Northern Lakes College’s Practical Nurse program is celebrating a milestone anniversary: 35 years of providing expert healthcare education in northern Alberta.
Originally offered in 1982 as the Registered Nurse Assistant certificate program, Northern Lakes College was then known as the Alberta Vocational Centre – Grouard. Graduates of the one-year program usually went on to work at hospitals temporarily before relocating to urban centers to earn a four-year degree in registered nursing.
By 1995, both the College and the program had evolved and the Registered Nursing Assistant program developed into the Practical Nurse certificate program. By 2005, the role of the licensed practical nurse had expanded so greatly in Alberta that another program evolution was vital: the program transformed into the in-depth two-year Practical Nurse diploma program that Northern Lakes College offers today.
With the increase in taught skill, community need, and professional duties, licensed practical nurses are no longer considered assistants, but now play a unique and important role in the medical community in their own right.
“Years ago the Registered Nursing Assistant typically went on to become a Registered Nurse, but now the options open to LPN’s are far greater,” Chair of Practical Nurse and Community Health Joanne Hunter states. “They can stay in the licensed practical nurse role, or they can pursue education in Health Sciences, Registered Nursing, or in a variety of other health-based fields.”
As the program has changed, so have its students.
“While we used to cater to mostly northern Albertan students, we’re now seeing an increase in students moving to northern Alberta from urban centers to take advantage of NLC’s programs. We are also seeing more diversity in student ages. We have students right out of high school and students in their twenties, thirties, and forties, choosing to advance their education after spending part of their lives raising children or in another industry. The age range truly is great: our oldest graduate was in her sixties and went on to successfully nurse locally,” says Hunter.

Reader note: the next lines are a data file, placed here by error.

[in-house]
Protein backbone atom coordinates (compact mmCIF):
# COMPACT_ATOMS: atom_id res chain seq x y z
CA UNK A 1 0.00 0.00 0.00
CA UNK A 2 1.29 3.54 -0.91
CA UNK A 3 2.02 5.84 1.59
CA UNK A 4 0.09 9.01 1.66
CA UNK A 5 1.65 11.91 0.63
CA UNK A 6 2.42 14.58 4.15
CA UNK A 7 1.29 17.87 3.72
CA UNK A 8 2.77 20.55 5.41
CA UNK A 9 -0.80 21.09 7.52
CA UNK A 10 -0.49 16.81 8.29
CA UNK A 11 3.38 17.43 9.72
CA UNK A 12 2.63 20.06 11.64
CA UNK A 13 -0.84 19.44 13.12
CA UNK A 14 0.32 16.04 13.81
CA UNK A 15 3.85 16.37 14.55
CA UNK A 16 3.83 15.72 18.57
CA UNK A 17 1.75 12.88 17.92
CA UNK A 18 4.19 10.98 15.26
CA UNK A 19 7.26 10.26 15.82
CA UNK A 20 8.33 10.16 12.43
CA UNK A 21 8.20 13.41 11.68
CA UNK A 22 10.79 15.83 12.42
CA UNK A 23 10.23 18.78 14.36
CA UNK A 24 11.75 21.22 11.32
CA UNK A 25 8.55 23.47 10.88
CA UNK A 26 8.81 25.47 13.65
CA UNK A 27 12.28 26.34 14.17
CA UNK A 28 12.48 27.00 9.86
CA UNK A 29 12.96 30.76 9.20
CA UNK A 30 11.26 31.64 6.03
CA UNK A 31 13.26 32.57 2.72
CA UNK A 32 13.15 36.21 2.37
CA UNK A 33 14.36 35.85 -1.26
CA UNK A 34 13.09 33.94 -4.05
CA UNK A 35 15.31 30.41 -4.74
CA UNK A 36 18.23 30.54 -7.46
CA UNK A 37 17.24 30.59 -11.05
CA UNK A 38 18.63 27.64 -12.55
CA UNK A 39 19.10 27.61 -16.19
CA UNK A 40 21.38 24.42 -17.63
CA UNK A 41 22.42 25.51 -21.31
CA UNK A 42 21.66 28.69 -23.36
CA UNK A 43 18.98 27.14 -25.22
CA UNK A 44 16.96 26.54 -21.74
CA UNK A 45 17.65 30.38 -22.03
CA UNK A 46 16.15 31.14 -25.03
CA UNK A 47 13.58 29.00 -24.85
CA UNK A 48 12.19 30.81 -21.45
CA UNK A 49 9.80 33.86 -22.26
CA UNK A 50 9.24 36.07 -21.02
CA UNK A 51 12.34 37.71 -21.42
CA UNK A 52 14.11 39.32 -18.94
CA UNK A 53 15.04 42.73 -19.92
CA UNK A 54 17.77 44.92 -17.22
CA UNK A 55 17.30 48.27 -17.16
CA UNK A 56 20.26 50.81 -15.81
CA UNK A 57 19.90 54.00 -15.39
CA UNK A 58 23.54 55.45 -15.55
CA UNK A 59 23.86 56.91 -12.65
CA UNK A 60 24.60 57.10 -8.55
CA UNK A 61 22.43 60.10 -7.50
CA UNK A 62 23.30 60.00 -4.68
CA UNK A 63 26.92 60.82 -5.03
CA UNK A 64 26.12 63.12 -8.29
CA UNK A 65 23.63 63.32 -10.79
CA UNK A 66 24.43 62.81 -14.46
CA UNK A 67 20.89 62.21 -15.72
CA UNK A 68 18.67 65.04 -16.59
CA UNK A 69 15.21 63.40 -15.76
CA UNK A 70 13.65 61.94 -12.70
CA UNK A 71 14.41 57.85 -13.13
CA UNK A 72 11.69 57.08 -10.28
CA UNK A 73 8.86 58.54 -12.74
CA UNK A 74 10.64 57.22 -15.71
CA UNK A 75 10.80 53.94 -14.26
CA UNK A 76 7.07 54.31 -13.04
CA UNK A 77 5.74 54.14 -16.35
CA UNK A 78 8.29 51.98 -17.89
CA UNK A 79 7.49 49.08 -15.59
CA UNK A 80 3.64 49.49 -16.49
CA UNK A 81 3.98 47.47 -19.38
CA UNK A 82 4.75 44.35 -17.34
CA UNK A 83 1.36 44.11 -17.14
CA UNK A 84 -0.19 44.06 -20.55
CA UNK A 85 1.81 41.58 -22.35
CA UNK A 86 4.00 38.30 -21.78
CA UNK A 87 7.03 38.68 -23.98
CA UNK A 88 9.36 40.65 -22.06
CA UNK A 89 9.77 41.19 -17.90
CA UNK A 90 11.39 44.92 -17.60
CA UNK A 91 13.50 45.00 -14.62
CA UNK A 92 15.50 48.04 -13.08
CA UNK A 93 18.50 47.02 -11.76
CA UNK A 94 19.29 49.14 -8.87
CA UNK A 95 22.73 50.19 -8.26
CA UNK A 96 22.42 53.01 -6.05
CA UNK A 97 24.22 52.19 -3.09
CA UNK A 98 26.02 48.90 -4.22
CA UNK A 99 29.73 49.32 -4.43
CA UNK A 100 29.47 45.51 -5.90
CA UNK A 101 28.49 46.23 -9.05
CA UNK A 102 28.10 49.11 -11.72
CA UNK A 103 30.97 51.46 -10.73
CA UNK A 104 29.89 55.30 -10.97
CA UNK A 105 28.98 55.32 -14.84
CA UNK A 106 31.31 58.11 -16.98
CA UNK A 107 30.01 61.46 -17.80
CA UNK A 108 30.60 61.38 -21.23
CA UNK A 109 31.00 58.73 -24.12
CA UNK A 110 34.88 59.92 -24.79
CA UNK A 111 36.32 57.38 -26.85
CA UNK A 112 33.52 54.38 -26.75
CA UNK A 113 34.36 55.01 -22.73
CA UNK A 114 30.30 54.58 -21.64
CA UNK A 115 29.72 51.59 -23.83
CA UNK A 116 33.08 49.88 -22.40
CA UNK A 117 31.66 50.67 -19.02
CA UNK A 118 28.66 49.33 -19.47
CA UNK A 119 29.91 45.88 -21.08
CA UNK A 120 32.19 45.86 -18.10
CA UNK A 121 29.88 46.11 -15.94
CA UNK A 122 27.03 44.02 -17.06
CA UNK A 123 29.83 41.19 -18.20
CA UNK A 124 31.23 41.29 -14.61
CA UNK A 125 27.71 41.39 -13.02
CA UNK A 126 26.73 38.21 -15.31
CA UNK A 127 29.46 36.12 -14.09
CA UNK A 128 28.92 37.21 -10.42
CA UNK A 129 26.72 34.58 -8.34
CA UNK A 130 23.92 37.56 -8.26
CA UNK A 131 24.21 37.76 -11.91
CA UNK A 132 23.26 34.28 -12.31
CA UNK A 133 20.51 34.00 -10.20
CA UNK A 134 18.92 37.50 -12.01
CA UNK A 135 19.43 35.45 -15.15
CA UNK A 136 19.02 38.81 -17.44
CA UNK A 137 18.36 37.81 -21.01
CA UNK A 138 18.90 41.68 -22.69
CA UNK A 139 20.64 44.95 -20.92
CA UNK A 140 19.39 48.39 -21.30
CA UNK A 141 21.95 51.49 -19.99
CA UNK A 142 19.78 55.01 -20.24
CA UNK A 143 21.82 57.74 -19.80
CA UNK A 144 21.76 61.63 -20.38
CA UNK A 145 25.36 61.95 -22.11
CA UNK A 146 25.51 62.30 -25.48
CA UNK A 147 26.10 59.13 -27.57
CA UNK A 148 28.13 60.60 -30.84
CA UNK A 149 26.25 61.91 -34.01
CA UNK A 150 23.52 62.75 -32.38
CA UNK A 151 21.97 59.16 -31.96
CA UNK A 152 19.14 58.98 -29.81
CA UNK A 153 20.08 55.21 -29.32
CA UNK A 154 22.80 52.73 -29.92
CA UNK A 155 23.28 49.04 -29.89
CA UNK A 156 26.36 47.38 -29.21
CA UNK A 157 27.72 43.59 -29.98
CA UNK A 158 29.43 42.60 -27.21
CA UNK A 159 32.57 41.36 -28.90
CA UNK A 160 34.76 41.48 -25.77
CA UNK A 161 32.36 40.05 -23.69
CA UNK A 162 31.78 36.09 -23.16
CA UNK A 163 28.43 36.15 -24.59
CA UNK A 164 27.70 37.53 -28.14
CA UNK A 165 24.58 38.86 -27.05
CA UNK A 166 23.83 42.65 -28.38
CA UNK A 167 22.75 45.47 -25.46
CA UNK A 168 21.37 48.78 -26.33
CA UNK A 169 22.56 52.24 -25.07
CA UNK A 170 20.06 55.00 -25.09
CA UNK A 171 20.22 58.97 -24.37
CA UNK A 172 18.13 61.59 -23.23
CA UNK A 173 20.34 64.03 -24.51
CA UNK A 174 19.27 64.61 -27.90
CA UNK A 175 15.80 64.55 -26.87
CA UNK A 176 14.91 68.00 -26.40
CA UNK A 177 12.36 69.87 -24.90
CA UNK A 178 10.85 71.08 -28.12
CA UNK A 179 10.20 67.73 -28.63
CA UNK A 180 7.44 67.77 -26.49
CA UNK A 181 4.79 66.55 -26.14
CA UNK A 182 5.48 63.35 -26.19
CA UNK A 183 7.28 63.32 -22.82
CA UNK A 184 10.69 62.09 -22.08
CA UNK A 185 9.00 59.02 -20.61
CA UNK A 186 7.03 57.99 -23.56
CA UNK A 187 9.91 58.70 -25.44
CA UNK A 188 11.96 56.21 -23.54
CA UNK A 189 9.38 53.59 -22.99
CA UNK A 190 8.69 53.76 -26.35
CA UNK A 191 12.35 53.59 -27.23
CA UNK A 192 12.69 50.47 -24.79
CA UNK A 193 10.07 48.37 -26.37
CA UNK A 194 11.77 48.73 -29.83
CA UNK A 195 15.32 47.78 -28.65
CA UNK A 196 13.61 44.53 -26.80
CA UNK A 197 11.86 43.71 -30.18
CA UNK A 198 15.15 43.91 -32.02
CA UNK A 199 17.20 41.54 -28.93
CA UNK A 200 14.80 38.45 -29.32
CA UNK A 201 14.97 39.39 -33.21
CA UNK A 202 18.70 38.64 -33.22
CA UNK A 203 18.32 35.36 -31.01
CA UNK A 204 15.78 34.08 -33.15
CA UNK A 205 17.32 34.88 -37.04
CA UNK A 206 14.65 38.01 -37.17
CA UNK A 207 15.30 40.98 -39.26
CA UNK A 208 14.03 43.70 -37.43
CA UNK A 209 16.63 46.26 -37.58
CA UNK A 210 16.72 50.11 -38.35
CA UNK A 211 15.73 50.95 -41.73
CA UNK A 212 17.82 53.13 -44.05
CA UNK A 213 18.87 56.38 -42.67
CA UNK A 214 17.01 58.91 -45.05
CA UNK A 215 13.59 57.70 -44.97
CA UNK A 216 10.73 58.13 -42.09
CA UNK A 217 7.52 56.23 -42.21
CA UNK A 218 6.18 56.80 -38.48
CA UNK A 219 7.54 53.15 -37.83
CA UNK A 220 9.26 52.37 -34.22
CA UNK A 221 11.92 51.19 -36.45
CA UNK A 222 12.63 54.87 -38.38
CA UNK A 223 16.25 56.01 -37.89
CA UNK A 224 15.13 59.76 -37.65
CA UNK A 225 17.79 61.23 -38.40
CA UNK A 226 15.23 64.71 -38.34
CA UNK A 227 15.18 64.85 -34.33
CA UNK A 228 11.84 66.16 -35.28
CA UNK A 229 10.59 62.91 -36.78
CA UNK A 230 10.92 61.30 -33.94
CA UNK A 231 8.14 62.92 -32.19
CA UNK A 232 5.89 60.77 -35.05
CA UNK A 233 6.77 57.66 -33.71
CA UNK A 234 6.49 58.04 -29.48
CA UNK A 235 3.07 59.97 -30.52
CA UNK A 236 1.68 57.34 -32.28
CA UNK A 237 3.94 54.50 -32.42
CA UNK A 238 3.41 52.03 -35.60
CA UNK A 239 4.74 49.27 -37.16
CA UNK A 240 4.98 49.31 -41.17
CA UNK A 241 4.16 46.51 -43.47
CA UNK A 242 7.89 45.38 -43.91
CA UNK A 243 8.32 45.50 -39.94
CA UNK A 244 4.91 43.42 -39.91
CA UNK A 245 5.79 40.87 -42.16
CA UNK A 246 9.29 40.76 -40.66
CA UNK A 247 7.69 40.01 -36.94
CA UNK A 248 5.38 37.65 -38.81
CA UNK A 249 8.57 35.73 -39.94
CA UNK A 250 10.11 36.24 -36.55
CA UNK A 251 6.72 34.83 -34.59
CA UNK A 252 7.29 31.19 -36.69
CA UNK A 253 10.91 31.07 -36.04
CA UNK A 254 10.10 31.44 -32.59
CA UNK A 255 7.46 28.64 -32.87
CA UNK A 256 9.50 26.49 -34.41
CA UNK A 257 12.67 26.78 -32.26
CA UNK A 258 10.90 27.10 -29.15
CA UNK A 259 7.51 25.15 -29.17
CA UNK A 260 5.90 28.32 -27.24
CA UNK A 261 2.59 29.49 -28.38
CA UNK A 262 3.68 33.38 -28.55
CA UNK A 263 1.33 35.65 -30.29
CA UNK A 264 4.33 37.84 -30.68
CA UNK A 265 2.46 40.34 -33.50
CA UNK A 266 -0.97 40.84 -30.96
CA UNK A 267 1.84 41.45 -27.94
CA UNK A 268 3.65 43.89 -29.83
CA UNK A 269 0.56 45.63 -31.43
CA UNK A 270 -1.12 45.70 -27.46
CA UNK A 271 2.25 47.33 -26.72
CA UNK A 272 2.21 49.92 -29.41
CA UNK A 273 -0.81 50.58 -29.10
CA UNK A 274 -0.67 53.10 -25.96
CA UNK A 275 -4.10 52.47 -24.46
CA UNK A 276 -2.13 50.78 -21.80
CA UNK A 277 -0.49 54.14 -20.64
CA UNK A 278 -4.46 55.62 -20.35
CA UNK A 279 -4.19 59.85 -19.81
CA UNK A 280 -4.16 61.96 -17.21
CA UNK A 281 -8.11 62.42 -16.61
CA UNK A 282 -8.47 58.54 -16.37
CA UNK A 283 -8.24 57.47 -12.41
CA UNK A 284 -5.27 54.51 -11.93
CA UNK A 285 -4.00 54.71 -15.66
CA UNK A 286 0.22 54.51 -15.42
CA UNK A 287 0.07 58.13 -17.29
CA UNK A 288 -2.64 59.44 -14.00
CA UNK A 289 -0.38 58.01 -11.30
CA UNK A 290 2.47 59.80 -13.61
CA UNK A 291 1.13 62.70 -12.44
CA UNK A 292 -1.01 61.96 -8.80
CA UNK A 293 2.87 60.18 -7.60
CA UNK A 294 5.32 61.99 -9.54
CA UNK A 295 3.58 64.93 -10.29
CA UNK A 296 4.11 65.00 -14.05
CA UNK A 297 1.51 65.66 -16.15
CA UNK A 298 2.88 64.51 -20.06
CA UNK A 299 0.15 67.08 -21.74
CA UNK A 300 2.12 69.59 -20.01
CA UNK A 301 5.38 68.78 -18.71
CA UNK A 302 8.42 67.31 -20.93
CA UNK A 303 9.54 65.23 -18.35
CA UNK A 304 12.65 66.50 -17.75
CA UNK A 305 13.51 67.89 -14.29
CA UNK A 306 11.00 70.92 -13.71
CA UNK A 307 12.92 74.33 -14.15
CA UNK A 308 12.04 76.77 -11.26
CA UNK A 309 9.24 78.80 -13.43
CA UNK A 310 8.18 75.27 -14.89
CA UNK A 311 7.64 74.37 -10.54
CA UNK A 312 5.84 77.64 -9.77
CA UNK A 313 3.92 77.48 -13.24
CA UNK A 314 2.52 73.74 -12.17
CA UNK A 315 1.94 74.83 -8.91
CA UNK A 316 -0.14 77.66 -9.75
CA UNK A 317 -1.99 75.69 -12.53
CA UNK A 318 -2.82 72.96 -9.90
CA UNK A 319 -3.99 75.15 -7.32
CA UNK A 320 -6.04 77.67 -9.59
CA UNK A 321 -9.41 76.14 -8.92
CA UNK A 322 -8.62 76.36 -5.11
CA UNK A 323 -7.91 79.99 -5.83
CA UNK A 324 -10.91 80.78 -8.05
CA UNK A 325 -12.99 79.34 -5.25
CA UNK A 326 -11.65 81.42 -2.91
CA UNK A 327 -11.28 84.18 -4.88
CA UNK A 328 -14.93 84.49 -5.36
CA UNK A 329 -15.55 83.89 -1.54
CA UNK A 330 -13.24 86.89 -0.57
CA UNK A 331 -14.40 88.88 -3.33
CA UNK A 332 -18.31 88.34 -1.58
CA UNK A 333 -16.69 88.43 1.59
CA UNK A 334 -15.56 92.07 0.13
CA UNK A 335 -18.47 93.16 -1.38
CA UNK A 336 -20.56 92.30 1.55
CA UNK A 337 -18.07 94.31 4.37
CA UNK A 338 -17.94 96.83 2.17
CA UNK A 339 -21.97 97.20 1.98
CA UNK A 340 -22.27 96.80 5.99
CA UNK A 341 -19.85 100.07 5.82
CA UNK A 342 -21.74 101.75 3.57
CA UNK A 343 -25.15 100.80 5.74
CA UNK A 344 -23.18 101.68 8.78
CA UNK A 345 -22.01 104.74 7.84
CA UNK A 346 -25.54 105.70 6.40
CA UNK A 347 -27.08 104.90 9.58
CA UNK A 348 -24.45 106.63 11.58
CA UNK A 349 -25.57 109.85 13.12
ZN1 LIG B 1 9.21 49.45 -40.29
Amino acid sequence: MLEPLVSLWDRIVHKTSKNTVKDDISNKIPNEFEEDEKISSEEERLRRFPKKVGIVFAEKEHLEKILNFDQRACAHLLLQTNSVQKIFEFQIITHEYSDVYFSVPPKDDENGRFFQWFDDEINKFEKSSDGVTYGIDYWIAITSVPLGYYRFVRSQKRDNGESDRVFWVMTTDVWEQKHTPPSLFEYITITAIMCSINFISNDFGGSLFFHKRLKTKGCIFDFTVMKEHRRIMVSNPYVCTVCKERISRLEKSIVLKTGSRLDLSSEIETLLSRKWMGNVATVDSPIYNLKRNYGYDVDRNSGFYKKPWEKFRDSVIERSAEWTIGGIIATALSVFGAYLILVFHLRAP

Another change the program has witnessed in the last three and half decades is found in its delivery. While more traditional approaches to classroom education were necessary in the late 1980’s and early 1990’s, the program now utilizes various online and interactive mediums to support student learning – students can attend post-secondary and remain in their home community. Employers in small rural communities can hire local students who already live there and are committed to careers in northern Alberta.
“It is so exciting to celebrate this important anniversary, and reflect on the countless ways in which NLC’s Practical Nurse graduates have contributed to their communities and our province at large,” says Northern Lakes College President and CEO Ann Everatt.
“The 35 year evolution of this program is an excellent reflection of NLC’s commitment to deliver programs to meet community needs, incorporating new technology and learning methods to best facilitate adult education and promote student success.”